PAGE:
misdiagnosis. Clinicians should strive to limit their patients exposure to radiation and maximize their skills and the skills of staff members to achieve this end. However because the benefits or radiographs outweigh the risks, diagnostic quality radiographs should be obtained even at the expense of repeated image Once high quality radiographs are obtained, the next step is to view them properly. They found that a diagnosis based on the continuity and shape of the lamina dura and the width and shape of the periodontal ligament space was the most accurate in identifying teeth with nonvital pulps. In addition to inspecting the lamina dura and periodontal ligament space, the clinician should consider whether the bony architecture is within normal limits or whether there is evidence of demineralization. The clinician should be also consider whether the root canal system is within normal limits, whether it appears to be resorbing or calcifying and what anatomic landmarks could be expected in the area. A sound, correct examination protocol includes a careful investigation of each of these considerations. In addition to periapical films in the posterior region, it is helpful to prepare bite wing films. Early caries, the depth of existing restorations, pulp caps, and pulpotomies or dens invaginatus can be identified in bite wing films. Deep caries or extensive restorations increase the likelihood of pulpal involvement. A necrotic pulp will not cause radiographic changes until the enzymes produced by the inflammatory process have begun to demineralize the cortical plate. For this reason, significant medullary bone destruction may occur before any radiographic sings begin to appear. Toxins and other irritants may exit through a lateral canal, causing periradicular (rather than periapical) demineralization. Conversely, a lateral canal in a tooth affected by periodontal disease can become a portal of entry for harmful toxins.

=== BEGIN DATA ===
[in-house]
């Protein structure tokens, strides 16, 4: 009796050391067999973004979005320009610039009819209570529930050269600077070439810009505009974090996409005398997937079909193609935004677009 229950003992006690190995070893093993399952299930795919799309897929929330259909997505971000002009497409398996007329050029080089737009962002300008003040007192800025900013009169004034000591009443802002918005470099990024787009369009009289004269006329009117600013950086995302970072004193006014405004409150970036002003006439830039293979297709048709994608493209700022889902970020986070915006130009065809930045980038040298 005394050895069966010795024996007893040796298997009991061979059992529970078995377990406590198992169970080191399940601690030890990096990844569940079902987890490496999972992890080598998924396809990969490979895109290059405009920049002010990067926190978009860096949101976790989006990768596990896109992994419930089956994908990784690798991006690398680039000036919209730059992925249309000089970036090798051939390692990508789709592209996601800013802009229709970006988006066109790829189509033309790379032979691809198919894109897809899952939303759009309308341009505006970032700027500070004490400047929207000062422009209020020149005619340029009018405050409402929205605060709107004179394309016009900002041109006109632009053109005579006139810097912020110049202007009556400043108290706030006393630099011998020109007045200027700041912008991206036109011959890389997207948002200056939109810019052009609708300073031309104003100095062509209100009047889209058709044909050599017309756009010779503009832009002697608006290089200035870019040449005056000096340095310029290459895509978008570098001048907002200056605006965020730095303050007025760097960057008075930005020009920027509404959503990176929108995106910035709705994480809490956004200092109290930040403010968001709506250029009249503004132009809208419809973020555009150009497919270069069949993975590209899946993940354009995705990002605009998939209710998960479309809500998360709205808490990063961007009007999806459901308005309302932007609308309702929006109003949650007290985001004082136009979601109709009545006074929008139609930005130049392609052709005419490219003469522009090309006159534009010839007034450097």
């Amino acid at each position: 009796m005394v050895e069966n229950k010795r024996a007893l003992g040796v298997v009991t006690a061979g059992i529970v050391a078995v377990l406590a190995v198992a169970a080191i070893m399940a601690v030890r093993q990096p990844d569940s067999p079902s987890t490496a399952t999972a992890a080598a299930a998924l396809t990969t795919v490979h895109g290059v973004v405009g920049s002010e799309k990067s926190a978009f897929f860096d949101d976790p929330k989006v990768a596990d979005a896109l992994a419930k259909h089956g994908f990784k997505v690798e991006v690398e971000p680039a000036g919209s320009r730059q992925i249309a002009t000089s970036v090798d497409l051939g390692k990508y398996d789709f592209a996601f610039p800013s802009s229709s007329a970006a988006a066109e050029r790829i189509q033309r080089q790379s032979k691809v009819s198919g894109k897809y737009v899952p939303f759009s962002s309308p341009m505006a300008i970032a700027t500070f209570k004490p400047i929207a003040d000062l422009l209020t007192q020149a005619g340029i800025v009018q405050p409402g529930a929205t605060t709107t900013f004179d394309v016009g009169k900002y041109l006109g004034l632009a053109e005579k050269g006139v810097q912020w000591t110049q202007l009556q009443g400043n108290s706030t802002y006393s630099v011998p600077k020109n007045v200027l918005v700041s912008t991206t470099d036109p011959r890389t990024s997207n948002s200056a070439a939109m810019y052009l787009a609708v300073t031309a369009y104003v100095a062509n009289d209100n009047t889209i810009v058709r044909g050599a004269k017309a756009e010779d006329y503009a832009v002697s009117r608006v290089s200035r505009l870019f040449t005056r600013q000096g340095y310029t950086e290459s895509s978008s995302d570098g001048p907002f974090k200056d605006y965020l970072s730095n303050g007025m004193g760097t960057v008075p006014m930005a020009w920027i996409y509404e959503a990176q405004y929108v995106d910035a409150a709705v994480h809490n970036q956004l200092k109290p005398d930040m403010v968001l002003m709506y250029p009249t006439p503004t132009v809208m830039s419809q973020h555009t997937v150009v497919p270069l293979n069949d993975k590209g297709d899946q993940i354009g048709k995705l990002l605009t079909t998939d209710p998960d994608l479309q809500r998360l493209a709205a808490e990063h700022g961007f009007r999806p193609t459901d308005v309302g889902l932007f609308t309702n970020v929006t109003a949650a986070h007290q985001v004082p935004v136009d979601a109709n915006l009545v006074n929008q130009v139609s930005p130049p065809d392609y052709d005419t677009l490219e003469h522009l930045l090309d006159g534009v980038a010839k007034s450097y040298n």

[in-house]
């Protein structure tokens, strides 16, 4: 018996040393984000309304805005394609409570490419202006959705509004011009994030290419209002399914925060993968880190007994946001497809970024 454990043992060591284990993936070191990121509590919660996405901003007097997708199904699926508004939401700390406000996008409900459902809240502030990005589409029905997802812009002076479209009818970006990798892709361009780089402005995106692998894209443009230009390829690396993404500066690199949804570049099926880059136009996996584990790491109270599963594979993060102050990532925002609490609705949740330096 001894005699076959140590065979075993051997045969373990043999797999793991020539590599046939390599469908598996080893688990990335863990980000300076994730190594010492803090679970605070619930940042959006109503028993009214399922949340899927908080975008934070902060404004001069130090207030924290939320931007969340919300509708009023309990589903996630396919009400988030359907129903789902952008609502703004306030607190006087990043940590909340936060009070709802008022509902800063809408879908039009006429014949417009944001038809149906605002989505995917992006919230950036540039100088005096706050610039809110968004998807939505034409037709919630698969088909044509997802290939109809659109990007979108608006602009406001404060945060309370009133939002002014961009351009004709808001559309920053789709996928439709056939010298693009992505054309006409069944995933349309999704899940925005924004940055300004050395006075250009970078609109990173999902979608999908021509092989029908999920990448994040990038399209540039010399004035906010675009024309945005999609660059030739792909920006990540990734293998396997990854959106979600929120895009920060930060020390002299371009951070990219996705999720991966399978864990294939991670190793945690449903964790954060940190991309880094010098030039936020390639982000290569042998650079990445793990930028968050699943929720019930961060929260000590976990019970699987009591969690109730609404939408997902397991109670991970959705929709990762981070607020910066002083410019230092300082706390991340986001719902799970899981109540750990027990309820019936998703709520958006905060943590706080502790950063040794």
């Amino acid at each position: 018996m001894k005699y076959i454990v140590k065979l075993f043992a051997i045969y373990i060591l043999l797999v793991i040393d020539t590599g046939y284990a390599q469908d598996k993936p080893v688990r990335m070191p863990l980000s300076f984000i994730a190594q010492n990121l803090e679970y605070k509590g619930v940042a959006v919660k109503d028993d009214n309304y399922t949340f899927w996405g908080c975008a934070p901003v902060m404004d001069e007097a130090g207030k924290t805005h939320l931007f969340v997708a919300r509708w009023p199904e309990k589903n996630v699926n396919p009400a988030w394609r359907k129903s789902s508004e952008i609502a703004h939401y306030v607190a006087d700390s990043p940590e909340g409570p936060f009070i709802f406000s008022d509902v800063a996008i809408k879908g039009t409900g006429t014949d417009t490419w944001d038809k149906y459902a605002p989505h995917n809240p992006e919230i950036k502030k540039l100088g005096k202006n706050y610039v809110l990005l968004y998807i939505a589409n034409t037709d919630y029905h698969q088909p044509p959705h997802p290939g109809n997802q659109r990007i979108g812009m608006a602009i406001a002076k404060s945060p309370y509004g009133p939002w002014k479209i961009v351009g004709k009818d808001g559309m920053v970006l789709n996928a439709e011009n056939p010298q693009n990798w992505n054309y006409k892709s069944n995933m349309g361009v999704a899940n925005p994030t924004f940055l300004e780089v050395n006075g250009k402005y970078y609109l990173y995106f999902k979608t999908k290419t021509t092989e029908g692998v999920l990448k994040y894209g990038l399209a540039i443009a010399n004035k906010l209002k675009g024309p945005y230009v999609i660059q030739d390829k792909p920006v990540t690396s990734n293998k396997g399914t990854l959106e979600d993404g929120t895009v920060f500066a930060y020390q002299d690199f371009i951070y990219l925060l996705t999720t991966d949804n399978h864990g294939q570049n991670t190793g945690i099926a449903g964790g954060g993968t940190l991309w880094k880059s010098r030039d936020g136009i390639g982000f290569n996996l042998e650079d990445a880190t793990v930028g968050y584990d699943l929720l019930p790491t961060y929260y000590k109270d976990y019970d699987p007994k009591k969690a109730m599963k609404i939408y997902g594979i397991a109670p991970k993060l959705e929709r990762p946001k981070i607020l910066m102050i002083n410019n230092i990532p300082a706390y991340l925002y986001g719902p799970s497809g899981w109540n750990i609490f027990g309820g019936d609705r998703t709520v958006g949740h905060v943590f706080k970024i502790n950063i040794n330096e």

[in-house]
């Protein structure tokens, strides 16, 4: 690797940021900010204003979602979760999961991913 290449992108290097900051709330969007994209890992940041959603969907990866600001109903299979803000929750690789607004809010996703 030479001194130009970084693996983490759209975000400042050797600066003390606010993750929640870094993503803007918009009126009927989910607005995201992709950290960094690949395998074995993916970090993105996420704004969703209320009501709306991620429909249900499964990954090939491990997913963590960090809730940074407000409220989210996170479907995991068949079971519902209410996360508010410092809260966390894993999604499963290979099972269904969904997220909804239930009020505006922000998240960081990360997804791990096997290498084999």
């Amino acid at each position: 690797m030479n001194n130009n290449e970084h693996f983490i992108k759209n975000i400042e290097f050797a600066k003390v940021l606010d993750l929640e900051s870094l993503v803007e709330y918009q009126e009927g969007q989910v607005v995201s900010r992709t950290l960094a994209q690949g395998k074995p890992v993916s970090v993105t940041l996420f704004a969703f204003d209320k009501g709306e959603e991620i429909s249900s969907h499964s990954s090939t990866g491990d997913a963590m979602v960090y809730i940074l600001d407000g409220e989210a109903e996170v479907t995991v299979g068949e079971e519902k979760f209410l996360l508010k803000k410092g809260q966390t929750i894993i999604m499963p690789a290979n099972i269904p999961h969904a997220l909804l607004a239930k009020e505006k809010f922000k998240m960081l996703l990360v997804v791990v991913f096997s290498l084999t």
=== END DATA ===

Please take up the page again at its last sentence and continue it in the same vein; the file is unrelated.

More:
Pulp stones and canal calcifications do not necessarily have pathologic origin; they can be the result of normal aging of the pulp. These calcification were not correlated with the severity of periodontal disease, did not produce higher EPT responses and were not related to age. In traumatized teeth with pulp obliteration studied between 7 and 22 years posttrauma, 51% had a normal response to EPT. Another 40% did not respond but were clinically and radiographically normal. The investigations calculated the average rate of pulp survival for 20 years at 84%. Consequently, in the pulp stones or canal calcification should not be interpreted as a pulpal disorder that requires endodontic therapy. However, internal resorption (occasionally seen after trauma) is an indication for endodontic therapy. The inflamed pulp recruits clastic cells, which asymptomatically resorb the radicular dentin from the blood vascular system. In this case the pulp must be removed as soon as possible to eliminate these cells and avoid a pathologic perforation of the root. Recognizing the presence of immature apices allows the clinician to anticipate erroneous responses to thermal and electric pulp tests. If the canal appears blurred when compared with the irregular demineralized radiolucency surrounding the root, lingual development grooves would be suggested. In a few cases root fractures may cause pulp degeneration. Only a horizontal root fracture will be identifiable in the early stage and then only if the fracture line is within 15 degree of the central radiographic beam. In the case of a suggested horizontal fracture, two additional radiographs should be produced from angles 30 degrees. Vertical and oblique root fractures will eventually cause demineralization and a resultant diffuse radiolucency adjacent to the fracture.